Dion DiMucci married Susan Buttefield on March 25, 1963. He recalls, “things went from bad to much worse. I had no idea drug and alcohol abuse was a progressive disease.” In 1964, the combination of the British Invasion and a growing heroin addiction began to derail Dion’s music career. Nine of ten single releases between 1964 and 1967 failed to crack the Billboard Hot 100. He went on tour to the UK in 1965 and appeared on Dick Clark’s Where The Action Is. In 1967 Dion, along with Bob Dylan, were the only rock ‘n roll recording artists to appear on the Beatles’ Sgt. Pepper’s Lonely Hearts Club Band, besides the Fab Four. It was a nod to the impact Dion’s music had across the Atlantic.
In 1968 Dion recorded “Abraham, Martin and John. The song was a tribute to the memory of four assassinated Americans. Abraham Lincoln was president of the United States during the Civil War and abolished slavery. Martin Luther King Jr. was a civil rights leader whose “I Have A Dream” speech in Washington D.C. in 1963, inspired the nation to pass the Voting Rights Act and other social legislation in the mid-60’s. John F. Kennedy worked to find a diplomatic solution to avoid a nuclear war with the Soviet Union during the Cuban Missile Crisis in the October 1962. On August 5, 1963, after more than eight years of difficult negotiations, the United States, the United Kingdom, and the Soviet Union signed the Limited Nuclear Test Ban Treaty. Robert F. Kennedy was a champion of civil rights and ran to become the Democratic candidate for President in the 1968 election, promising to end the Vietnam War. The song was written in response to the assassination of King on April 4th and Robert Kennedy on June 5. The song marked what music critics considered a maturing of his subject matter.
In 1970 Dion wrote “Your Own Back Yard.” It climbed to #3 in Vancouver, though in the USA it stalled at #75 on the Billboard Hot 100. The only other radio market in North America where the song charted well was St. Louis, Missouri, at #9.
I’ve been sitting here, thinking about when I started in drinking.
I went on to dope, it surely did change my life.
I cried a tear in a beer for me,
I lost everything near and dear to me,
mainly my children and my wife.
My idea of having me a good time
was sitting with my head between my knees
I knew everything there was to know,
everything except which way to go
I cried, oh, God, take me will you, please
Many a time I swore up and down
I didn’t need any of this junk that was going round
I can quit, let me finish what I got
after all, this stuff sure costs a lot
then I’ll get my feet back on the ground
Ah, I can’t tell nobody how to live their life,
even though inside we’re all the same.
All those things are toys I was playing with,
you know we’re all losers in that game.
Now since I’ve been straight I haven’t been in my cups,
I’m not shooting downs I’m not using ups.
You know I’m still as crazy as a loon,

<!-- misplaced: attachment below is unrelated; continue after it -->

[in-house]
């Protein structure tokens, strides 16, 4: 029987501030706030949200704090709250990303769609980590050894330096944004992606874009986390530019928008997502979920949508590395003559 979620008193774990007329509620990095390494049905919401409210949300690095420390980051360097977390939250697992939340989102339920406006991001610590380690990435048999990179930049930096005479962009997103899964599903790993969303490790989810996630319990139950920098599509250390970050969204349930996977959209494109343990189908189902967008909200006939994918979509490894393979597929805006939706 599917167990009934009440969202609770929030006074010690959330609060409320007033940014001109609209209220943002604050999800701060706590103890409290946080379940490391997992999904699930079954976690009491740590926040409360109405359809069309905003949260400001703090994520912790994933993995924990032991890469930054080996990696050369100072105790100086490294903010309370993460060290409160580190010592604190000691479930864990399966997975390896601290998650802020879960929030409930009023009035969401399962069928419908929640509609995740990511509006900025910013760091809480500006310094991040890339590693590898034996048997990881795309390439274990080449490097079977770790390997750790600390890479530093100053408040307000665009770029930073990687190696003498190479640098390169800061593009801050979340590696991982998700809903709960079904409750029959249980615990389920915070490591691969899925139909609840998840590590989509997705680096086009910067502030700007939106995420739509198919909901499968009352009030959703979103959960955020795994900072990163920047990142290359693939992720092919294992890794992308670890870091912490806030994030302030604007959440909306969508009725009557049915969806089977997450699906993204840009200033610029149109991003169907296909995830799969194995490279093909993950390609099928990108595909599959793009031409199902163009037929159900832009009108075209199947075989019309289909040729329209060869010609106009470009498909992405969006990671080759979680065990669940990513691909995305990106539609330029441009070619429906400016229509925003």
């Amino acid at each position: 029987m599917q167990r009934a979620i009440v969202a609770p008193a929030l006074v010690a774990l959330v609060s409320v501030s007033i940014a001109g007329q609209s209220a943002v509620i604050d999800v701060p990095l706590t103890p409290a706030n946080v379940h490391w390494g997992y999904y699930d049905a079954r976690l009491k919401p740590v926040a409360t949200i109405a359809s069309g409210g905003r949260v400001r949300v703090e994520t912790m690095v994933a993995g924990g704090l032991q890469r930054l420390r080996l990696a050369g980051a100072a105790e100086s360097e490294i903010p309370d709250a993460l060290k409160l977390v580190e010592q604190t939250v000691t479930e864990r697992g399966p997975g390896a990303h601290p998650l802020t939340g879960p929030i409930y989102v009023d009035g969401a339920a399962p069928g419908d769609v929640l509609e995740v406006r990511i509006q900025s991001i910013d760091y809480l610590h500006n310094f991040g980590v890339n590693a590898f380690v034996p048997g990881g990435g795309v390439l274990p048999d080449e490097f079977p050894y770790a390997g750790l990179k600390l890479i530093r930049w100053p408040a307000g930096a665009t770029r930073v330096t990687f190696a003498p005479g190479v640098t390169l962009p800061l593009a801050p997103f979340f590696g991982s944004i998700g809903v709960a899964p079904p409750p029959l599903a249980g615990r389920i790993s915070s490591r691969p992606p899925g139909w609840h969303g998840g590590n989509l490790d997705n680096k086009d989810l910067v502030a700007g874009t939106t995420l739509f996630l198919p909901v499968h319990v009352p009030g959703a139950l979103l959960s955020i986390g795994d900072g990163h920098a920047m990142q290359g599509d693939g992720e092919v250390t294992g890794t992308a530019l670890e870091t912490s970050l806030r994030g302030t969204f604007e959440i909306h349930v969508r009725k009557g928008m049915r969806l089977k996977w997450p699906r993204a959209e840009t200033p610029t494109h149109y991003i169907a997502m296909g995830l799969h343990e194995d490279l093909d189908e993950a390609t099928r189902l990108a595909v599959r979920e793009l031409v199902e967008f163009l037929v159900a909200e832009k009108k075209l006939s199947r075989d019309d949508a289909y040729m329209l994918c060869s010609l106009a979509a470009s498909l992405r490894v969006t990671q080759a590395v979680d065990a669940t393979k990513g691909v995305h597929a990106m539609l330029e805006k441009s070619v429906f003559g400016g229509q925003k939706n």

even though I don’t run out and cop a spoon.
But thank the good lord God, I had enough
Now, I got a friend his name is Richard Grands,
he says you don’t need to be stoned to grow a friend.
Believe me you’re all beautiful people just the way you are,
tell me, what has that stuff done for you so far, yeah.
I’ve been sitting here thinking
Been winking, I been a-blinking
I don’t have to sit around no more and nod.
I can do anything that I wanna do
I do it straight, I do it so much better too
And it’s, it’s gotta start right in your own backyard
I said it’s gotta start right in your own backyard
You know everybody has their own beautiful backyard
You might have oil wells in your own back yard
Yeah, your own backyard…
“Your Own Back Yard” is Dion DiMucci’s autobiographical reflection about his addiction to alcohol and drugs, as he describes it “kicking junk.” His marriage with his wife, Susan, was on the rocks. In 1966 his first daughter, Tane DiMucci, was born. An addict, Dion was unable to be the kind of parent his daughter needed and his wife counted on. His heroin addiction was expensive. Even though he had become a successful teen idol by the age of 19, the ghosts of a troubled upbringing and spending a lot of time on the streets from the age of 14 had caught up with him. Dion had a religious experience in 1968 and was determined to get off drugs and alcohol. After he finally got off heroin in 1968, and left his drug habit behind, Dion began to volunteer at local hospitals counseling heroin addicts. He also became a better husband and a better father after going straight and freeing himself from his addictions.
In one of his autobiographies, Dion recalled, “There was never a word of praise in my house… A lot of demeaning talk and criticism. I never felt good about myself – and the success didn’t change things. I made $2 million by the age of 22 . . . had 10 Top Ten records… was at the height of my profession, I had all the bases covered… Fame, fortune and romance. I had even married my childhood sweetheart. But I was empty. I was looking out the penthouse window and saying, ‘What the hell is wrong?’ What I finally discovered was that I had others’ esteem, but I didn’t have self-esteem.”